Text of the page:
HPI: EEG changes found to be reflective of seizure activity and valproic acid was increased and propofol restarted

S/O:
Valproic acid dose changes since last note:

  • Feb 28: 250mg G-tube AM, 500mg G-tube PM
  • Mar 1: 250mg G-tube AM, 250mg G-tube PM
  • Mar 2: 250mg G-tube at 800hr
    → 600mg IV loading dose at 1200hr and VPA ↑ to 750mg BID at 600hr and 1800hr
  • Valproic acid levels:
    • 2 hours post loading dose: 543 umol/L
    • 30 mins pre AM 750mg dose: 295 umol/L
  • Ammonia levels: Mar 2: 54 umol/L → Mar 3: 44 umol/L
  • LFTs (last done on Feb 26): WNL
  • RASS -4 and still on propofol → difficult to assess efficacy and safety of valproic acid

A:

  • Valproic acid appropriate for seizures and currently titrating up to therapeutic levels
  • Recent ↑ in VPA is appropriate as peak level post load was only in therapeutic range for a trough level
  • Steady state of valproic acid (half life: 9-19 hrs) tends to take 2-4 days
  • Ammonia is elevated but not significantly. VPA-associated hyperammonemia is typically associated with ammonia levels of 75-283 umol/L. Hyperammonemia can also be asymptomatic

P: Discussed with doctor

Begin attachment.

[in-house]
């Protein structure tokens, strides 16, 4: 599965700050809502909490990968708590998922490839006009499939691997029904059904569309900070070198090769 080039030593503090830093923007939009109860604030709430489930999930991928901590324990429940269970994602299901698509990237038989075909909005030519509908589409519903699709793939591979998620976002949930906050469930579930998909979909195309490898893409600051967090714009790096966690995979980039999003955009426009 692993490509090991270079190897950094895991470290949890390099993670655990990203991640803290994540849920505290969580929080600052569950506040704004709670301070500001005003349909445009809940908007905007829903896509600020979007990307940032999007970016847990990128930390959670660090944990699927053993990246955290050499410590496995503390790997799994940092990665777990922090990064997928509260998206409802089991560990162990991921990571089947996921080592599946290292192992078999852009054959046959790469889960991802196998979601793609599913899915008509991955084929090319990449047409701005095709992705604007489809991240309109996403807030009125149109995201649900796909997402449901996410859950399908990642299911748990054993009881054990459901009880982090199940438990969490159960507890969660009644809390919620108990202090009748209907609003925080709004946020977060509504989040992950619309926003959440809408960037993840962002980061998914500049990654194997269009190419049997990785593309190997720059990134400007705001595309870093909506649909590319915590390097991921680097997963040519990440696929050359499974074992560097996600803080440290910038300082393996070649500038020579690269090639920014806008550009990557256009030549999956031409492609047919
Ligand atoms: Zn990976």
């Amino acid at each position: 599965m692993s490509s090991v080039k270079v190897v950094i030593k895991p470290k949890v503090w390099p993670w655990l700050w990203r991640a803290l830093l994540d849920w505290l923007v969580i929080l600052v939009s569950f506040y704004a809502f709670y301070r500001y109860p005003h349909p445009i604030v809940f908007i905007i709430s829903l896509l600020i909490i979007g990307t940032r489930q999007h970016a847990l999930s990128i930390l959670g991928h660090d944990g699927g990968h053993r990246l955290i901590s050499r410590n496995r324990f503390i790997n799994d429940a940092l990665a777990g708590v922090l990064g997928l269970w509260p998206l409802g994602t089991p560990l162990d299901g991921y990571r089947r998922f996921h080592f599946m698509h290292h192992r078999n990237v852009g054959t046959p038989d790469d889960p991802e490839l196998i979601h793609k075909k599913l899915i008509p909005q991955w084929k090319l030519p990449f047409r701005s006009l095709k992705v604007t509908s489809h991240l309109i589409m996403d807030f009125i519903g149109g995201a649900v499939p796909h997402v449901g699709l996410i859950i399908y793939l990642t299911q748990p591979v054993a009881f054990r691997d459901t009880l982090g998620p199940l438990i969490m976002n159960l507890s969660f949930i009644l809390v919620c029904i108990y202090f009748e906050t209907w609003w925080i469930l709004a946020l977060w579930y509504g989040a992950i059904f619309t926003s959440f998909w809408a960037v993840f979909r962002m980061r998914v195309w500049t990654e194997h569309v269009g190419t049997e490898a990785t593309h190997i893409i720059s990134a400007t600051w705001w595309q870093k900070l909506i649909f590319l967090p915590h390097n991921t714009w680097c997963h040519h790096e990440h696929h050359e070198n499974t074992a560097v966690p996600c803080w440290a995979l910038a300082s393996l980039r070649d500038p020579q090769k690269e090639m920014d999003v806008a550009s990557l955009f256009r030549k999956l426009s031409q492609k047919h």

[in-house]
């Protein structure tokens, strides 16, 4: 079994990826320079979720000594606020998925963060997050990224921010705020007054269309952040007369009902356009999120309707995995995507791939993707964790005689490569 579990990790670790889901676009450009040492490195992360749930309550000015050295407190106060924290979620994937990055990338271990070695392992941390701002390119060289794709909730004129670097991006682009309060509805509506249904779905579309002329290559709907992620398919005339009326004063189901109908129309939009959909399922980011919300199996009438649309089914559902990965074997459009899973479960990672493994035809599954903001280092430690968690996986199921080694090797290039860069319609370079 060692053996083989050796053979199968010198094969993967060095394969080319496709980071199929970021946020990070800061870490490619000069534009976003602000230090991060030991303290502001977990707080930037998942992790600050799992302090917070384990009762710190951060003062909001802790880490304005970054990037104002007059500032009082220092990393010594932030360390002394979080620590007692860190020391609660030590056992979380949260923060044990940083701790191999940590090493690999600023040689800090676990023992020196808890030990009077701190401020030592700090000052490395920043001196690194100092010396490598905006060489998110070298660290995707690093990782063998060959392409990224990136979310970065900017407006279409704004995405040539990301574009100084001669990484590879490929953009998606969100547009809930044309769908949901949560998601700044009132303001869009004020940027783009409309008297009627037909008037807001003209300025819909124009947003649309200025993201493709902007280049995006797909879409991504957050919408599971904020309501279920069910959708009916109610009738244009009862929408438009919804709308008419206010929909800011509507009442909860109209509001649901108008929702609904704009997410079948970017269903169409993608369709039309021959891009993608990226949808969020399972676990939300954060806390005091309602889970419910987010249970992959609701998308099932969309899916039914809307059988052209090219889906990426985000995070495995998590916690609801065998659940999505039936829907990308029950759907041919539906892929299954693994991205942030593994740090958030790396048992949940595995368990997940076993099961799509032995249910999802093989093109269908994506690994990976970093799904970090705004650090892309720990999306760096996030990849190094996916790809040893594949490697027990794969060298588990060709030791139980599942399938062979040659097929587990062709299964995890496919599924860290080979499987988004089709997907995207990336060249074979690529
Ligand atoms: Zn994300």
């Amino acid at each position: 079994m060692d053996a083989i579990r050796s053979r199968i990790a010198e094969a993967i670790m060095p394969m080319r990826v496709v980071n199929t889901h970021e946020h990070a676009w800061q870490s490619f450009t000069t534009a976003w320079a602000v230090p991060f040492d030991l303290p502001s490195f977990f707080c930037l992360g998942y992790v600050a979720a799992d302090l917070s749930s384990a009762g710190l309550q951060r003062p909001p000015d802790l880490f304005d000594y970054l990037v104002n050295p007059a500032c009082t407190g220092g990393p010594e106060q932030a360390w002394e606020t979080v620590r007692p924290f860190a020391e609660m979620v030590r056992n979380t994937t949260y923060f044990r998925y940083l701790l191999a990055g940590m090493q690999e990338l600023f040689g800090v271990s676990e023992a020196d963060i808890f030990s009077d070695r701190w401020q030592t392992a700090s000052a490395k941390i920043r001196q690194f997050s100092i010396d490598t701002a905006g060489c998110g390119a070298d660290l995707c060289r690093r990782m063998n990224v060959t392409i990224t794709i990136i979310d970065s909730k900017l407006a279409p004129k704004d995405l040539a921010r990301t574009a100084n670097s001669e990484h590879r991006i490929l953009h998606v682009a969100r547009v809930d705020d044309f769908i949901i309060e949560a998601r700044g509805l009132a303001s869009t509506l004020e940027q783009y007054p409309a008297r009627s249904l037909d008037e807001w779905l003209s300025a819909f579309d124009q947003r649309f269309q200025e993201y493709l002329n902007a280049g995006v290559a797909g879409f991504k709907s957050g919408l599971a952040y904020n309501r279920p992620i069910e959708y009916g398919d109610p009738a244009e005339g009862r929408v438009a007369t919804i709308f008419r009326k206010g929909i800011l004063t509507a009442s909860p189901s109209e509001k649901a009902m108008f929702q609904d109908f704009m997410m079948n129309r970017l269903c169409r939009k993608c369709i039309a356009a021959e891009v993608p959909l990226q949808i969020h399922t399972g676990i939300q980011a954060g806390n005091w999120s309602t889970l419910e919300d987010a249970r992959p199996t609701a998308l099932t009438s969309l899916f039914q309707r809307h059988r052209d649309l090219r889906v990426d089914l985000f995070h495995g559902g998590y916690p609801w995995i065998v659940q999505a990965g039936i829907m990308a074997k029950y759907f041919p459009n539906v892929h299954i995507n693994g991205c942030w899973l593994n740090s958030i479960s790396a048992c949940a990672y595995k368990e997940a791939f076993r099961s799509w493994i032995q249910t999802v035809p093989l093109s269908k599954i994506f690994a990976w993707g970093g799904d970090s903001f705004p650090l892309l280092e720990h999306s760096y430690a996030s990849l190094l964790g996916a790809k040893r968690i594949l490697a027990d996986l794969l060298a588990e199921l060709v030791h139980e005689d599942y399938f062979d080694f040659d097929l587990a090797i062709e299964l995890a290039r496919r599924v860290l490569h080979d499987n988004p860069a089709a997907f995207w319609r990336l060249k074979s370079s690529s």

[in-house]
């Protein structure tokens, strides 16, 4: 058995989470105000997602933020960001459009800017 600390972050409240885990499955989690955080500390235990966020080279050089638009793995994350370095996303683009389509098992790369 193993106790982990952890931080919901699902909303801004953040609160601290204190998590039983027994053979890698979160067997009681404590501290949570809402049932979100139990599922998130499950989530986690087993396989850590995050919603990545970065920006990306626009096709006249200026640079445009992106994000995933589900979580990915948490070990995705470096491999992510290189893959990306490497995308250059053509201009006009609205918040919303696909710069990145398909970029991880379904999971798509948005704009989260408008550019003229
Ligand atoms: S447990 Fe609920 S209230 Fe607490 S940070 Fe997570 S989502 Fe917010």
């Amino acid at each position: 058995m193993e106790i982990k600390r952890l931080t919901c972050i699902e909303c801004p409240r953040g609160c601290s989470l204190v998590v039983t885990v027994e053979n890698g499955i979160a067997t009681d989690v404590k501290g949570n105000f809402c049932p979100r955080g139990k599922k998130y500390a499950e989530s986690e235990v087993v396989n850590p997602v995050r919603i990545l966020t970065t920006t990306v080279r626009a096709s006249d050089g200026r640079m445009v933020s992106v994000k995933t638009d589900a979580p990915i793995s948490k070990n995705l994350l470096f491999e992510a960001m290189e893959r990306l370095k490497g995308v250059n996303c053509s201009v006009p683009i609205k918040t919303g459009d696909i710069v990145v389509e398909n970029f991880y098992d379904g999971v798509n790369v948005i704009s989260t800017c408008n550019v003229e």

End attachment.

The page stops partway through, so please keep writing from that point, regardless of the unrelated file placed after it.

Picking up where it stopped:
• Continue current VPA dose and daily VPA levels
  • Monitor for AEs of VPA: drowsiness, tremors, N/V/D, thrombocytopenia
  • Monitor ammonia and LFTs daily while in ICU
  • Monitor for valproate-induced hyperammonemic encephalopathy: confusion, lethargy, vomiting, increased seizure frequency

Reflection and Feedback:

  • Important to understand and assess appropriateness of what is happening for patient prior to assessing the level
  • Questions to ask yourself while assessing drug levels:
    • In what situations should a peak level be ordered (esp, for a drug where monitoring is usually done with trough levels)?
      → In this case, varying doses have been given and patient has been on a relatively low dose of VPA, so a peak level was done post-dose to see if it was in therapeutic range. If peak level is sub-therapeutic, current dose is probably not sufficient. If peak level is therapeutic or above therapeutic level, the appropriateness of current dose is more difficult to assess.
    • If a peak level is warranted, when should it be ordered?
      → Consider: volume of distribution and required time for the drug to distribute throughout the body
    • How often should you monitor levels?
      → Consider: urgency, severity of clinical situation, and what will help dictate therapy and dose adjustments
    • What are the pharmacokinetics of the drug you are monitoring? And, how does it affect your interpretation of the levels?

Follow-up:

Mar 6, 2017

S/O:
Propofol increased to 100 mcg/kg/min IV infusion (FYI: feeds had to be decreased as feeding “fat” with propofol) 
Valproic Acid doses since last note:

  • Mar 3: (pre-AM level: 295 umol/L) 750mg Gtube at 600hr, 600mg IV at 1025hr, 750mg Gtube at 1800hr